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Preserving Apples

Preserving Apples

Apples are one of North America’s most popular fruits, and fall, when they are fresh and crisp, straight from the orchard, is the best time of year to enjoy them. If your family’s traditions include picking fresh apples in the autumn, but you can’t eat them all before they start to spoil, these tips are for you.

Here are some popular, and surprisingly simple, ways to preserve fresh apples so you can enjoy them all year long!

Freezing Apples:
To store apples for use in pies and other recipes, peel, core, and slice them to the desired size, freeze them on trays, then transfer them to freezer bags for storage. Then simply use them straight from the freezer in your favorite recipes like muffins, cakes, cobblers, and pies.

To Prevent Browning
Dip the apple slices in lemon juice, pineapple juice, or salt water before freezing. You can also pack them in a sugar syrup, or blanch them (plunge them into boiling water) for 90 seconds.


4 pounds apples
Juice from one lemon
1 teaspoon cinnamon
1 cup water
1/2 teaspoon salt
1/2 cup of white sugar (optional)

Peel, core, and quarter all apples. Place all ingredients in a large pot and cover. Bring to a boil. Lower heat and simmer for 20-30 minutes. Remove from heat and mash apples with a potato masher.

Place applesauce into hot sterilized jars, leaving 1/4-inch headspace. Wipe the jar rims clean and cover immediately with metal lids, and screw on bands. Process in a boiling-water bath for 5 minutes. Carefully remove jars from water to cool.

Apple Cider

Apples (10 apples per quart of cider desired)

Wash apples thoroughly and core them, leaving the peels on. Slice the apples into quarters and puree them in the blender or food processor until finely ground. Spread a cheesecloth over a large bowl, and pour the pulp into the cloth. Press until all liquid has drained from the apple mash. Store in the refrigerator in a container with an airtight lid. Raw cider will keep for one week, while pasteurized cider will keep for three. To pasteurize, heat the cider to 160° F. It can also be frozen and kept for several months or more. Cider can be served warm or cold. You can even cook with it!

Apple Butter

4 pounds apples, peeled, cored and quartered
1 cup water
1 cup apple cider
brown sugar to taste
2 teaspoons cinnamon
1 teaspoon ground cloves
1/2 teaspoon allspice grated rind and juice of 2 lemons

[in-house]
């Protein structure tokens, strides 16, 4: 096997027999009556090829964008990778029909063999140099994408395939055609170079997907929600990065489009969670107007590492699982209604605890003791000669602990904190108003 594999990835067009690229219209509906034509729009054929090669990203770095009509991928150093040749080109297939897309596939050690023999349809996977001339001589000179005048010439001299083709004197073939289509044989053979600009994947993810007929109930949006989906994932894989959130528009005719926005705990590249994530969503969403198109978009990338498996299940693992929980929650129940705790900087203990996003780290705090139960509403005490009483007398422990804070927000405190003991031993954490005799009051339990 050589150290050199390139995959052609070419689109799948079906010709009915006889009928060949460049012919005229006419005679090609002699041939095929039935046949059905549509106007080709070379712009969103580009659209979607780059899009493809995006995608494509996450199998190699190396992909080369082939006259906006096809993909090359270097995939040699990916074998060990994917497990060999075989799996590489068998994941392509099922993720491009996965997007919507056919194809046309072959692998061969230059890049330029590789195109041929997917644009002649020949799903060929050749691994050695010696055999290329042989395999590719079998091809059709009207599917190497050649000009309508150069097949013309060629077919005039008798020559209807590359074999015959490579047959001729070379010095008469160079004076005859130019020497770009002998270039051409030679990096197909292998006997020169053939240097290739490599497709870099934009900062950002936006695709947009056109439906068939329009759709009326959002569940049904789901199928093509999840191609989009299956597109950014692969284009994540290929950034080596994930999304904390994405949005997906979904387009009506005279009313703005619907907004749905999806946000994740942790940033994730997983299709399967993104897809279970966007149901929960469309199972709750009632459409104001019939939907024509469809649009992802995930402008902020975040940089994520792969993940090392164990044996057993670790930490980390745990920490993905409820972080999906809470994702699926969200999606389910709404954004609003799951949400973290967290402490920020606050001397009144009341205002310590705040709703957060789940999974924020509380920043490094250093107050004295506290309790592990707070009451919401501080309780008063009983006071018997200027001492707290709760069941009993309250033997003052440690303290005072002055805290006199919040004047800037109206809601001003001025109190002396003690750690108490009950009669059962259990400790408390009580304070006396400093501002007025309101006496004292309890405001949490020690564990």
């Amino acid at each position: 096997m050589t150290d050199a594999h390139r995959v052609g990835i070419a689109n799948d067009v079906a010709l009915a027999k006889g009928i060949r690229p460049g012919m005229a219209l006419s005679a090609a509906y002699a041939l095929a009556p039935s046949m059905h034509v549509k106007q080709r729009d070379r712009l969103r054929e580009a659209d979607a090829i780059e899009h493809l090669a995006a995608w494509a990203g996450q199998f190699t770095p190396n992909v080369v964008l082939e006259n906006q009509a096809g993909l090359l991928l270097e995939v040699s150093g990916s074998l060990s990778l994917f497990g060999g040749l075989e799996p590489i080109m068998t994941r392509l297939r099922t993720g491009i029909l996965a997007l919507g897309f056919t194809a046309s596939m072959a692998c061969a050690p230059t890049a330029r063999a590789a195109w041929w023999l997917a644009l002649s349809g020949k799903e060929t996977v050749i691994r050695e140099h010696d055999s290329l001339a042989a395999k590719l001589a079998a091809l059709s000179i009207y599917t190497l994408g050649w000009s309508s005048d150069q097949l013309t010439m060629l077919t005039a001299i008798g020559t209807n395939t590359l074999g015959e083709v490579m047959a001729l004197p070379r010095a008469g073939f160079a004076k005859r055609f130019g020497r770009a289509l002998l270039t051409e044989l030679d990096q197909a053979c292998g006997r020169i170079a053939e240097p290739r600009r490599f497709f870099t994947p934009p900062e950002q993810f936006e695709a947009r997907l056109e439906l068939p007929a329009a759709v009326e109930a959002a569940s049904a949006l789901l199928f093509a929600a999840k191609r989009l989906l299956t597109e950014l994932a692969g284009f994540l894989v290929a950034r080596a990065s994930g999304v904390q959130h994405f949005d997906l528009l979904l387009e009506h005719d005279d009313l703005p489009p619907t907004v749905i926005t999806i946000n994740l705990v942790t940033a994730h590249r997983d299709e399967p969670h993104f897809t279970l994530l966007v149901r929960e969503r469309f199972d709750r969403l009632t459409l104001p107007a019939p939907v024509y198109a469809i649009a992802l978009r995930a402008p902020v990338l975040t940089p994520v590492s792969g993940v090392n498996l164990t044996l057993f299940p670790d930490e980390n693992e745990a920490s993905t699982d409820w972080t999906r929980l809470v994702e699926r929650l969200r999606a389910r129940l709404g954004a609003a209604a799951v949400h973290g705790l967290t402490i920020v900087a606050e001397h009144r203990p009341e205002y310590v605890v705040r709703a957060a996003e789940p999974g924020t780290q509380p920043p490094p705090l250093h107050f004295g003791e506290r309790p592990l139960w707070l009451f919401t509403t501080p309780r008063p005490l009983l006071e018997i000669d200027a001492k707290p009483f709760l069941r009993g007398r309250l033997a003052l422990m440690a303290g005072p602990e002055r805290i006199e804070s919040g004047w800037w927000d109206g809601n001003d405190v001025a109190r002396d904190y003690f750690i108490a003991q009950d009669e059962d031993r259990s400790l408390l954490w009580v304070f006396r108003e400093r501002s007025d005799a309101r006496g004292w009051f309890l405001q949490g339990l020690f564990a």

Cook apples in the liquid until soft. Pass through a food mill or push through a fine mesh strainer and note how many cups you are getting. You do this so you can determine how much sugar you may/may not need. Add up to 1/2 cup brown sugar for each cup of puree — usually less. Add spices, rind, and lemon juice and cook over very low heat until thick and dark brown. This may take 3 to 4 hours. If not to be used within a week or two, be sure to can or freeze.

Apple Jelly

3 1/2 pounds apples, cored and diced
3 cups water
7 1/2 cups white sugar
1 2-oz. package powdered fruit pectin

Place apples in a large pot and cover with water. Bring water to a boil. Reduce heat, cover, and simmer for 5 minutes. Using a potato masher, crush apples and simmer for 5 more minutes. Transfer crushed apples to a sieve or piece of cheesecloth and press until all liquid has drained from the apple mash. Stir sugar into the juice and bring the mixture to a rolling boil, stirring constantly. Add pectin and boil for 1 minute, stirring constantly. Remove from heat and skim off excess foam with a metal spoon. Quickly pour the hot mixture into hot sterilized jars, leaving 1/4-inch headspace. Wipe the jar rims clean and cover immediately with metal lids, and screw on bands. Process in a boiling-water bath for 5 minutes. Carefully remove jars from water to cool.

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  • Ruth Becker says:

    These recipes look great. 1 comment. 1 question. What’s the difference between apple cider and apple juice? The addition of water?
    Comment: There are multi recipes for applesauce. The healthiest and most tasty, in my opinion, is just apples. Core, don’t peel, and quarter the apples and put in a large pot with about an inch of water. Cook on low heat until very tender. Mash the sauce out of the mixture. Toss out the residue and you have natural sweet applesauce. I use about 1/2 bushel of “seconds” & all kinds blended together. It freezes nicely too for all winter eating.

    • Jaime McLeod says:

      Hi Ruth,
      The difference between apple cider and apple juice is that cider is unfiltered. Apple juice doesn’t include the peels, and is strained to remove pulp. This is why the flavor of cider is generally stronger.

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